Mar 24, 2013; Philadelphia, PA, USA; Duke Blue Devils guard Seth Curry (30) shoots a jump shot during the first half against the Creighton Bluejays during the third round of the NCAA basketball tournament at Wells Fargo Center. Mandatory Credit: Howard Smith-USA TODAY Sports

Golden State Warriors: Why Seth Curry was a Bad Signing

In the 2013 NBA Draft, Seth Curry was expected to be a mid to late second round pick. However, he was disappointed to find out that his name was not called thus going undrafted. Without an NBA contract, the former Duke alumnus was pondering the idea of going overseas to play in the Euroleague. He received interest from the Barcelona Basketball Club, former team to Minnesota Timberwolves’ Ricky Rubio, and an Italian basketball club. After much consideration, Curry shot down the offers to play in Europe when the Golden State Warriors offered him a non-guaranteed contract which allows him to attend training camp and try out for the team.

What Curry brings to Golden State is precise shooting. Coming from a family of shooters, Curry established himself as a threat on the perimeter in the collegiate level. Starting off his career at Liberty University, he made 102 three-pointers field goals and broke the Big South Conference single-season scoring record for a freshman. After his freshmen season, he decided to transfer to Duke University. During his senior season at Duke, Curry averaged 17.5 points per game on 43.8 percent three-point shooting.

Although his numbers are impressive, it is hard to say that Curry can reproduce those numbers in the big leagues. His ability to create shots off the dribble has improved over the course of his college career, but it is his size that can be his Achilles’ heel.

Standing at just 6’2” with a 185 pound frame, Curry does not have the ideal size for a shooting guard in the NBA. The prototypical shooting guard stands at about 6’5” and weighing at 205 pounds. Playing against bigger defenders, he would find it harder to get shots off even with great one-on-one skills.

However, we have seen undersized guards excel at the NBA level, such as Allen Iverson, Monta Ellis and Nate Robinson. But those players were able to succeed for their athletic abilities which Curry does not possess. He lacks explosiveness, strength and lateral quickness that can give him a chance to compete at the next level.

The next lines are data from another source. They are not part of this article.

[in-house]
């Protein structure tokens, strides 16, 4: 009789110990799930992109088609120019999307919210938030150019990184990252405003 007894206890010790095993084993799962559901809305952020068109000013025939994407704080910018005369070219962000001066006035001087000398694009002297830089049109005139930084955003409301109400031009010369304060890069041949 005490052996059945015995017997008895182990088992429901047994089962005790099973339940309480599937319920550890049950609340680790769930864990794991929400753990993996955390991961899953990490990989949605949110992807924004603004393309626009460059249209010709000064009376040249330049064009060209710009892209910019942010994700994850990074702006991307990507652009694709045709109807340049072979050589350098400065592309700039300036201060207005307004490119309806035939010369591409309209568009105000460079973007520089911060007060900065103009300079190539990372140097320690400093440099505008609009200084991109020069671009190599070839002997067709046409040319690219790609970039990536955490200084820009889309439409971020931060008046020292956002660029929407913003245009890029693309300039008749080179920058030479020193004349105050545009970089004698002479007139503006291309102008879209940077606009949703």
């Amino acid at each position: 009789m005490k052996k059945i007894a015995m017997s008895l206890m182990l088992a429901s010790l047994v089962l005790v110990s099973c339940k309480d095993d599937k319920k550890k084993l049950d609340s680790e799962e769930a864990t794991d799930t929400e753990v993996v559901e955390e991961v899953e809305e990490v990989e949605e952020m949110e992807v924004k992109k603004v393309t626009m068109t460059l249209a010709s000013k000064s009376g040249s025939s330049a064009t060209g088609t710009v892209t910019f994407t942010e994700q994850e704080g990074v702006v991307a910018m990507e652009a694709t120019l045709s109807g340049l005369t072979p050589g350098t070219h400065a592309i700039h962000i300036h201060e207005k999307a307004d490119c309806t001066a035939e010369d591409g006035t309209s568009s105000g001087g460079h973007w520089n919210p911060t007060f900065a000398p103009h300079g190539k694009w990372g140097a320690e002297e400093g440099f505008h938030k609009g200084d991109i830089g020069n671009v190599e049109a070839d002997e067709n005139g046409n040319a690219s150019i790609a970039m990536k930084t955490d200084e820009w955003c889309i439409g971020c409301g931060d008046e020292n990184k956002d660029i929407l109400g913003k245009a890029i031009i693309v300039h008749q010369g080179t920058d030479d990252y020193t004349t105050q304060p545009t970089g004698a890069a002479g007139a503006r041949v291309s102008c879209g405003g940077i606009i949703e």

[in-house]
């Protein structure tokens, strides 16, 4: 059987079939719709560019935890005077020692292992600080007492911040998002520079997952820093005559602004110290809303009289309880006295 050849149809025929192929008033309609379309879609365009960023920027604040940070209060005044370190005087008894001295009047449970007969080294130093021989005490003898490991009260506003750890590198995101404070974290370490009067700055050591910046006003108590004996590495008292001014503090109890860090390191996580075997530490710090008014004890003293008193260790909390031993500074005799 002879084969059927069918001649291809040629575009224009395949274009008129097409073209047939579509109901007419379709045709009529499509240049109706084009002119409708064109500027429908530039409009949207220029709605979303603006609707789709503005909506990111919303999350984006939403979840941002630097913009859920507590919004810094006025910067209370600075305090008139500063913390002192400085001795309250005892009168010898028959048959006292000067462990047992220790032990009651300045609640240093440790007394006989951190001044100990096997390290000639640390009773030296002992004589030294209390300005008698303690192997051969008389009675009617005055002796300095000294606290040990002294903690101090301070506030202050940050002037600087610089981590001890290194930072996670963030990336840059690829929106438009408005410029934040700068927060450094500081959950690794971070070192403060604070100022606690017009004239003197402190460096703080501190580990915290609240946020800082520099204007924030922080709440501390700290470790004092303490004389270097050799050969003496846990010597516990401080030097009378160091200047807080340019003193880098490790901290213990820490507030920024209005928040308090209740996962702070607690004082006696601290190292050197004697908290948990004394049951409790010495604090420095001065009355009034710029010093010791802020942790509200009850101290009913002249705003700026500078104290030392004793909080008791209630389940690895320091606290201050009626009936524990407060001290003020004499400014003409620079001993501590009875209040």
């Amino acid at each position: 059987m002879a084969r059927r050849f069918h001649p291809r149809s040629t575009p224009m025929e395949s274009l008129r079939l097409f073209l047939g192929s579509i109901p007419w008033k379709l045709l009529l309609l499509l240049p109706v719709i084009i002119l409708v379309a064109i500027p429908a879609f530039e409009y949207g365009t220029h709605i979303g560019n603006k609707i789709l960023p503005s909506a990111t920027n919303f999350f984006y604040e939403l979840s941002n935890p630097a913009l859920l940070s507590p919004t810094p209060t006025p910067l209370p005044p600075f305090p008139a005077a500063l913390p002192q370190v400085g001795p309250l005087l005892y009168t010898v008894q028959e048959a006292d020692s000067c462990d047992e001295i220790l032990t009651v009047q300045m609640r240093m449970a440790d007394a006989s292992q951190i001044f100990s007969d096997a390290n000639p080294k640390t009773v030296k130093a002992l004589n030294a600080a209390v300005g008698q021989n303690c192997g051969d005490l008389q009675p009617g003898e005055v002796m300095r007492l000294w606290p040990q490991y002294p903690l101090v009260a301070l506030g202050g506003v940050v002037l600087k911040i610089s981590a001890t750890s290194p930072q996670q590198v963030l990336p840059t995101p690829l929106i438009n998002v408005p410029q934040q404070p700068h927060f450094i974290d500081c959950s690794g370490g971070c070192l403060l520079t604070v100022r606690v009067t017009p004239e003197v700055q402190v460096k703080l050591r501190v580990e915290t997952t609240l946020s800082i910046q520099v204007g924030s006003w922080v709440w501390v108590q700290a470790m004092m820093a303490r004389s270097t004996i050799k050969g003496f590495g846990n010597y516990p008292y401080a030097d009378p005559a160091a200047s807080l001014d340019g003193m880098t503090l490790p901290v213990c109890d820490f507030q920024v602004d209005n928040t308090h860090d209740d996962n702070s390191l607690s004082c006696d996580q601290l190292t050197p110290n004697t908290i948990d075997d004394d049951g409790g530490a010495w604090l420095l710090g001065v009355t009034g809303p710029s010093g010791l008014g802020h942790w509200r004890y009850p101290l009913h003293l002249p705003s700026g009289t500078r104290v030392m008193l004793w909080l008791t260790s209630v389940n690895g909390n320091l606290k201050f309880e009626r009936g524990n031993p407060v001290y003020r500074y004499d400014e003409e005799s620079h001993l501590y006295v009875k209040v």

If Curry struggles at the 2-guard position, he can transition into becoming a point guard instead of his natural position. However, it may be a tough for the young Curry as his numbers reflected his uncomfortableness as a facilitator at Duke. In his junior season, Curry was sought to be the primary ball handler and distributor for the team but was unable to keep that position as his assist-to-turnover ratio was at an average of 1.2 per game.

Curry’s shooting was also affected while he was the point guard that season. His three-point shooting percentage took a dip from 43.5 percent a year prior to just 38.3 percent.

Though it would be a great story to pair him with his big brother, it is highly unlikely that Curry would make the roster for the upcoming season. He has an incredible ability to shoot the ball from deep range, but the Warriors’ backcourt is crowded with reserves who can shoot. Toney Douglas has established himself as a deadly shooter beyond the arc, and Kent Bazemore has shown improvement in his outside shooting over the summer.

However, there is still much promise to the 23-year old. There is the possibility of Curry playing for the Santa Cruz Warriors in the NBA Development League (NBADL).

In recent years, the Warriors have paved the way for many NBADL players by developing them and providing them opportunities to play. They currently hold the most call-ups by bringing in 19 players. Players who were able to maintain a career in the NBA that were affiliated with the Warriors D-League program are C.J. Watson, Jeremy Lin, Will Bynum, Anthony Morrow and Anthony Tolliver.

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Tags: 2012-13 Preview Golden State Warriors Seth Curry

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